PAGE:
“We must continue to rid ourselves of any virus that erodes the Party's fabric, make great efforts to foster a healthy political environment of integrity, and generate waves of positive energy throughout our Party,” Xi said.

The CPC will mark its centenary in 2021. Xi’s ideological thoughts enshrined into the Constitution spoke of development of China in the modern era under the leadership of CPC keeping alive the one-party system in the country.

“For a party which fights for the eternal well being of the Chinese nation, the centenary only ushers in the prime of life,” Xi said.

“As the world’s largest political party, the CPC must behave in a way commensurate with this status. Its history makes it abundantly clear that the CPC is capable of not only spearheading a great social revolution, but also imposing a great reform on itself,” he said.

Xi, who in the past warned about the collapse of the Soviet Communist Party in 1991 and asked the CPC members to draw lessons from it, said the party members, must always have a youthful spirit, and forever be the servants of the people and the backbone of our nation.

“Exercising full and rigorous governance over the Party is a journey to which there is no end. We should never entertain the idea of taking a breather or halting our steps," he said apparently referring to massive anti-corruption campaign carried out by him in the last five years in which over a million party officials were punished.

“The aspirations of the people to live a better life must always be the focus of our efforts,” said Xi.

“I have no doubt in my mind that our people's lives will see further improvement year after year,” he said.

He reiterated the resolve to establish a moderately prosperous society in all respects by 2020.
“This is a society to be enjoyed by each and every one of us; on the march toward common prosperity, no one must be left behind,” he said.

“We will mobilise the whole Party and the whole country in a resolute push to deliver on our pledge and eradicate poverty in China,” he said.

The CPC and the Chinese people have gone through trials and tribulations, Xi said, leading a new top CPC leadership to meet the press.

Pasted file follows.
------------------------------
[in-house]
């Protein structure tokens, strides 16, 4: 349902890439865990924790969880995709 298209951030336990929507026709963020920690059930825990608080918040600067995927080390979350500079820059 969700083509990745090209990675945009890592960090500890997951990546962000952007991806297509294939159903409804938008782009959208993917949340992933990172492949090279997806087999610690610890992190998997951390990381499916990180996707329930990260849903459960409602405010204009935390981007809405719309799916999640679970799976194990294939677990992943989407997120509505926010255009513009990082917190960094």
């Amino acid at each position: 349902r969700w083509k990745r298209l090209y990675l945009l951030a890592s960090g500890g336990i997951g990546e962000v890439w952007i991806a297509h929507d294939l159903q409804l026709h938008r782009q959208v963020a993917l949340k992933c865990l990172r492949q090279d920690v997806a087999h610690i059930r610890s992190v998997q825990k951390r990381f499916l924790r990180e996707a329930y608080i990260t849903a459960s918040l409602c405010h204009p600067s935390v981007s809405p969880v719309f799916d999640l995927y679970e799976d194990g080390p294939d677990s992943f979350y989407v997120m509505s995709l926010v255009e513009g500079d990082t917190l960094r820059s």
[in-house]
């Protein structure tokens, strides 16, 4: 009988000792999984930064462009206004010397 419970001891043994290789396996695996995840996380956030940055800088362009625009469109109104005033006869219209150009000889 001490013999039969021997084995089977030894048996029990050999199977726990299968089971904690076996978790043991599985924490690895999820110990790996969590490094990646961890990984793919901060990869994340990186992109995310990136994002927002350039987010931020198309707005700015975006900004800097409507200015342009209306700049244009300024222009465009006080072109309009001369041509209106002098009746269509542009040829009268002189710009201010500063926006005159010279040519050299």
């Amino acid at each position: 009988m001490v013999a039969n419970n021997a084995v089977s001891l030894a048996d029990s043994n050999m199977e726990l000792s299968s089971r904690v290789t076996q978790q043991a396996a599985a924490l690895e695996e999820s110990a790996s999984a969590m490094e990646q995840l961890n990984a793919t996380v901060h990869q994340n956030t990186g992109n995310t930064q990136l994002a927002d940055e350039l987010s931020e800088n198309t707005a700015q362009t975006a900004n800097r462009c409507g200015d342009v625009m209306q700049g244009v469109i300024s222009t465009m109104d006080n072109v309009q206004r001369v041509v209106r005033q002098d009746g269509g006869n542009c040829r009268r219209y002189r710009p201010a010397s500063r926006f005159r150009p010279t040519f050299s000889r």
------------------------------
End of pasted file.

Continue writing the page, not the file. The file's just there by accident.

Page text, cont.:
“These experiences have taught us that peace is precious and development must be valued,” he said.

He also thanked the national and international media for the coverage of the party Congress and said his government is open for constructive suggestions.

“We do not need lavish praise from others, however, we do welcome objective reporting and constructive suggestions, for this is our motto: 'Not angling for compliments, I would be content that my integrity fills the universe,'" Xi said.

He encouraged members of the press to visit and see more of China, citing a Chinese saying that ‘it is better to see once than to hear a hundred times’.

“We hope that after the Party Congress, you will continue to follow China's development and progress, and learn about and report on more dimensions of China,” he said.

Over the past five years, China’s Gross Domestic Product rose from 54 trillion yuan ($8.2 trillion) to 80 trillion yuan, contributing more than 30 per cent of global economic growth.

The composition of the Standing Committee this time is regarded as little more balanced with members from other factions of the CPC, which has monopolised political power ever since the People's Republic was founded in 1949.

Xi’s close supporter Li Zhanshu will head the parliament the National People’s Congress while Zhao Leji will head the party's powerful disciplinary body which carries the anti-corruption campaign.